Bengals do what they do best: lose

It’s time to face facts: the Cincinnati Bengals aren’t very good. They teased us with five exciting, come-from-behind wins and a few near misses. But after Sunday’s dreadful 20-19 loss to the Houston Texans, the Bengals are now 1-6 against teams with a winning record.

They made us believe they weren’t the Same Old Bengals by winning the games they were supposed to and playing every opponent tough, with the exception of last week’s shelacking at the hands of the Pittsburgh Steelers.

But yesterday against Houston, the Bengals lost the way they have in the past: they folded down the stretch. They found a way to turn a win into a loss. Third-string rookie quarterback T.J. Yates threw a touchdown pass with two seconds left in a game the Bengals were winning by nine midway through the fourth quarter.

And Cincinnati only has itself to blame. The Bengals committed three penalties in the entire game, and they added up to a one-point heartbreaking loss. In the first quarter, HB Cedric Benson galloped 42 yards to the Texans’ one-yard-line. With first-and-goal at the one, the Bengals false started, moving the ball back to the six. Cincinnati gained two yards on its three plays and settled for a field goal. Two yards was enough for a touchdown from the original line of scrimmage. The Bengals left four points on the field in a game they lost by one.

In the fourth quarter, Cincinnati faced a fourth-and-one near midfield. Head coach Marvin Lewis elected to go for it to try to put the game away with a little over two minutes left. The Bengals false started again, making it fourth-and-six, forcing a punt to set up the Texans’ game-winning drive.

And then on that drive, CB Adam Jones was called for pass interference, putting the ball on the Bengals’ six-yard-line with 12 seconds left in the game. Three penalties total, which accounted for 11 points in a one-point game.

To be sure, the penalties didn’t have to matter. Cincinnati could have gained six yards instead of two for the touchdown. Someone could have made a tackle or covered better on another play, so the Texans didn’t score on their final drive.

But the bottom line is this: in a game with their season on the line, the Bengals choked. They wilted under big-game pressure, just like they always do.

It would be easy to blame this on Lewis. In his nine years as head coach, this has been the calling card of his team. Starting in his first season when the Bengals needed a win on closing day at home against a three-win Browns teams to stay in the playoffs hunt and couldn’t get it, Cincinnati has found many ways under Lewis to blow it.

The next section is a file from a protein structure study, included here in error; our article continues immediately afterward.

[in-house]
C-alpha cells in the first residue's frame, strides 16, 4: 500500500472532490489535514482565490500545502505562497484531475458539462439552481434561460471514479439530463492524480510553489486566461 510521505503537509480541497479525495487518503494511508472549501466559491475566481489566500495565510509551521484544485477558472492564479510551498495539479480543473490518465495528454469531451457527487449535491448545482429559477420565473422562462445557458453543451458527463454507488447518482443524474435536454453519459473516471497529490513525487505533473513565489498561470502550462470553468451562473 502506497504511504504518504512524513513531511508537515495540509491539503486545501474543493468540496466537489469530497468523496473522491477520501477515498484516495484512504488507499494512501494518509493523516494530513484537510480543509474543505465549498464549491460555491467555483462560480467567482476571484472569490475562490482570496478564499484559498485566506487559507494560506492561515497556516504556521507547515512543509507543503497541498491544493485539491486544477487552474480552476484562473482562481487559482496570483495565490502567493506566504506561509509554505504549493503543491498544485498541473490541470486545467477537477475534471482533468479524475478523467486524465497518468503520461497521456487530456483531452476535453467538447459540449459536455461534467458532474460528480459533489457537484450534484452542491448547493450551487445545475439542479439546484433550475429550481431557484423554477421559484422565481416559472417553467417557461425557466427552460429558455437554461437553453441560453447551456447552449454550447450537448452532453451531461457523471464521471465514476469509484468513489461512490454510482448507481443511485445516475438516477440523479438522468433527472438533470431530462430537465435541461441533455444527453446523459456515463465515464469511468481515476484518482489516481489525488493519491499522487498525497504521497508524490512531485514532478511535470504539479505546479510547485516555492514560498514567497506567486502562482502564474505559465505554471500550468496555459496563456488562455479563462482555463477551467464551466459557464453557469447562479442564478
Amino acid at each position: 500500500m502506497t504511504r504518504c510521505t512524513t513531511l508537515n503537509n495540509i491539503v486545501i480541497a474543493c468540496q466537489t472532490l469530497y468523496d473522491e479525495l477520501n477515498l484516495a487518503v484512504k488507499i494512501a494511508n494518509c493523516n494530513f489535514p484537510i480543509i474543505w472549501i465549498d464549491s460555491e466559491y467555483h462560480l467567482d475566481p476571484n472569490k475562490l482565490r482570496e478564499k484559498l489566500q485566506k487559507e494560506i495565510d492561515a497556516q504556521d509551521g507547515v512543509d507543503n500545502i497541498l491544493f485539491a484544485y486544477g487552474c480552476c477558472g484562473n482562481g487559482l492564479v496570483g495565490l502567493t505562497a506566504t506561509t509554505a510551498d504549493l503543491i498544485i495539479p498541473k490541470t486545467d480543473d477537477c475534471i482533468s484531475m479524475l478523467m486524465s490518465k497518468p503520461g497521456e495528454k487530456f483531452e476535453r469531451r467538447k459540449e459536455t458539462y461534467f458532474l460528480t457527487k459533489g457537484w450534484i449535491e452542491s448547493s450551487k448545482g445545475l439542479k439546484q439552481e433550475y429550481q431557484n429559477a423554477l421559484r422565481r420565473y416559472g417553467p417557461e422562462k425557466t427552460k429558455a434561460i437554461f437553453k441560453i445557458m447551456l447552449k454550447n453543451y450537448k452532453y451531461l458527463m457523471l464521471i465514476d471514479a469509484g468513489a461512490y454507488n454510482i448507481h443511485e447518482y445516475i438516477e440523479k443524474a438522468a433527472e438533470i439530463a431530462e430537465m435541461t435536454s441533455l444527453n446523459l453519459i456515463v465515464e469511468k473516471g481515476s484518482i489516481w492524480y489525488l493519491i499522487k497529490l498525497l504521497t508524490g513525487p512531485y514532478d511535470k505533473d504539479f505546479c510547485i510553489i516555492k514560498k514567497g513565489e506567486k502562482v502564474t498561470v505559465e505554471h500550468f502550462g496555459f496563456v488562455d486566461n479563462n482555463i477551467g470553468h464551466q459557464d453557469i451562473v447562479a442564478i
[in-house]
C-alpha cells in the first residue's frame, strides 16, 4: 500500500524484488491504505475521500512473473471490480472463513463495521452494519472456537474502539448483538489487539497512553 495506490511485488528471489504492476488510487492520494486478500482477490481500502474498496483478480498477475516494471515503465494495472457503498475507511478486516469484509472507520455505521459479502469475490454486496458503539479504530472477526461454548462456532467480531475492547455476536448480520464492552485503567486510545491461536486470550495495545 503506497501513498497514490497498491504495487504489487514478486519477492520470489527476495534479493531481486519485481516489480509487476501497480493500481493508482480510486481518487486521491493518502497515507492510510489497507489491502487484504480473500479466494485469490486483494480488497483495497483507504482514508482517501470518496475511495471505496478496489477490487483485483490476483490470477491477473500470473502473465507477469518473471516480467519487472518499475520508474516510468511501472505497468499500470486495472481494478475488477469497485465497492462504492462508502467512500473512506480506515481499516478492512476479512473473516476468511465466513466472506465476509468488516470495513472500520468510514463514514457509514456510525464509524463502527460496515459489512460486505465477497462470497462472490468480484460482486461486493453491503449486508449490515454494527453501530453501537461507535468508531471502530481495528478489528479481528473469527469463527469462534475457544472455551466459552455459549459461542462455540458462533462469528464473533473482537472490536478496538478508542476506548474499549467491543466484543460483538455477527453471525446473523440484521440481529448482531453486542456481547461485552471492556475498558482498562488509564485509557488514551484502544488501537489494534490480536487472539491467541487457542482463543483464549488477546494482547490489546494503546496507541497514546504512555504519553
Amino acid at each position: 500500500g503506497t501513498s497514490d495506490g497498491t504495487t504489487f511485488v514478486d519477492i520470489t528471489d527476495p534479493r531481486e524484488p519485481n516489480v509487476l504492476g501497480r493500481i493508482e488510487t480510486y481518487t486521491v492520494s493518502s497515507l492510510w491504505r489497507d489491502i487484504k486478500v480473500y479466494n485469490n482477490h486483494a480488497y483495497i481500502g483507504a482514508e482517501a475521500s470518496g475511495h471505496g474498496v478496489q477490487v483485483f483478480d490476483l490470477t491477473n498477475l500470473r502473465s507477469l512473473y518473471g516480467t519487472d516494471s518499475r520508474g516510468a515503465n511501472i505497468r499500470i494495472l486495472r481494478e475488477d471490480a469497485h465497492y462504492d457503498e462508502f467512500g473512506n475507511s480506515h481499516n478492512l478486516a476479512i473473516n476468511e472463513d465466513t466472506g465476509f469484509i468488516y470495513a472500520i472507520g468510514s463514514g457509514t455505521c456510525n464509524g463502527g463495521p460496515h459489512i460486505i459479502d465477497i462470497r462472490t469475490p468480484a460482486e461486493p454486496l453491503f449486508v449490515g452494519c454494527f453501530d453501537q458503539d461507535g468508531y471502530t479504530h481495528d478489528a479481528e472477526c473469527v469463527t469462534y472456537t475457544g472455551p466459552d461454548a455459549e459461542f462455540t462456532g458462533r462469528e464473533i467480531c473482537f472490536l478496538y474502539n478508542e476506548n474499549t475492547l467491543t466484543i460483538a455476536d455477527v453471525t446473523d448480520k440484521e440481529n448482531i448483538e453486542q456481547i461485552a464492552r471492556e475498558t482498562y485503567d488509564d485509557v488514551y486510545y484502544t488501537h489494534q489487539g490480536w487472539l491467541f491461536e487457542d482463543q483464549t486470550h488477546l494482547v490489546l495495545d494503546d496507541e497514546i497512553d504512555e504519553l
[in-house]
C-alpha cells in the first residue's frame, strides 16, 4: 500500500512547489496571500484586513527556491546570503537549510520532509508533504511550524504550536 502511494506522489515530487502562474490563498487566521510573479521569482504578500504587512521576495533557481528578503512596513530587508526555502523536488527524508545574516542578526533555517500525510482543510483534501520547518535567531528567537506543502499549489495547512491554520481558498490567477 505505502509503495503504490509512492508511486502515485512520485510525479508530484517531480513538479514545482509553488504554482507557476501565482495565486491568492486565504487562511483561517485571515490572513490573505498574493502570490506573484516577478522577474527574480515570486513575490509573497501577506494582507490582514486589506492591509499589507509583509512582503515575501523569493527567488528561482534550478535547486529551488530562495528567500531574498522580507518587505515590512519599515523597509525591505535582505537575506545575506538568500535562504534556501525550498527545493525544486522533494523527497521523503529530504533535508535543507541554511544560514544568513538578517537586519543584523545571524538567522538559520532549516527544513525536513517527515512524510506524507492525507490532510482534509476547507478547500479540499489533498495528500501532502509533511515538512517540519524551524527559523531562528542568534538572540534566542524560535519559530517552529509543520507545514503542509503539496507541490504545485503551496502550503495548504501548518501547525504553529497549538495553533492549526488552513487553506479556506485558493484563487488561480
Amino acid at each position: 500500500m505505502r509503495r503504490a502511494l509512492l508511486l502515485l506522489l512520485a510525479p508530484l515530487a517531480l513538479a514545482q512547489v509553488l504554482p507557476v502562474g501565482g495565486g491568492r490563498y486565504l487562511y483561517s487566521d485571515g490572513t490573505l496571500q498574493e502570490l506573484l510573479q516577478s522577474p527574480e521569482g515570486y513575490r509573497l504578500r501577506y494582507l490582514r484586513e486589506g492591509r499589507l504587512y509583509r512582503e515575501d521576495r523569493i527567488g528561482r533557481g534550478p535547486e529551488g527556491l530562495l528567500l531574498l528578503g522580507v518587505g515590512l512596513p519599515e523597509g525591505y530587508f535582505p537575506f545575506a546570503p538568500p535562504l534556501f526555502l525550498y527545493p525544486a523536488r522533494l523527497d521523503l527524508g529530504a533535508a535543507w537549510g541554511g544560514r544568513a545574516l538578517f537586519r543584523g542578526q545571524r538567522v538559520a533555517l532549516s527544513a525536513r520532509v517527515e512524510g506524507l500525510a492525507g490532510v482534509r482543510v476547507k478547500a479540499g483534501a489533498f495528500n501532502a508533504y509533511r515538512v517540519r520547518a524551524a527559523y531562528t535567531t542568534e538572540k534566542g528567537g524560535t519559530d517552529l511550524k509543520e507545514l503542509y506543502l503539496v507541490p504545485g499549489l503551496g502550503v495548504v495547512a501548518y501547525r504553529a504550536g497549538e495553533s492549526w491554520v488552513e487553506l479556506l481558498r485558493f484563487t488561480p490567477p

But the truth is this legacy haunts the franchise. Even its greatest teams found ways to blow it when it mattered. Whether it was Lewis Billups dropping an interception in the endzone that would have ended the 49ers’ comeback bid in Super Bowl XXIII, or failing to score after four shots from the one-yard-line in Super Bowl XVI (a game they lost by five points), the best teams in Bengals’ history choked just as readily as the worst.

The painful thing is they had me believing. Yes, they’d lost three of their last four coming in, but they had beaten the teams they were supposed to. They were winning in the fourth quarter. They were coming from behind when need be.

And this is a game they were supposed to win. Houston didn’t have Pro Bowl WR Andre Johnson, and it was down to its third-string quarterback. Cincinnati was hosting an indoor team from teh South in 35-degree weather. This was a game they were supposed to win.

But it was also a big game — a statement game, a season-defining game. And we know what the Bengals do in those situations: they lose.

So I will continue to root for the Cincinnati Bengals. My heart is too firmly entrenched in the Queen City to give up. But I am not going to believe anymore. It’s too disappointing. I’ll believe in the Cincinnati Bengals when they actually win games that matter on a¬†consistent basis.

Until then, I’ll expect them to do what they do best: lose.


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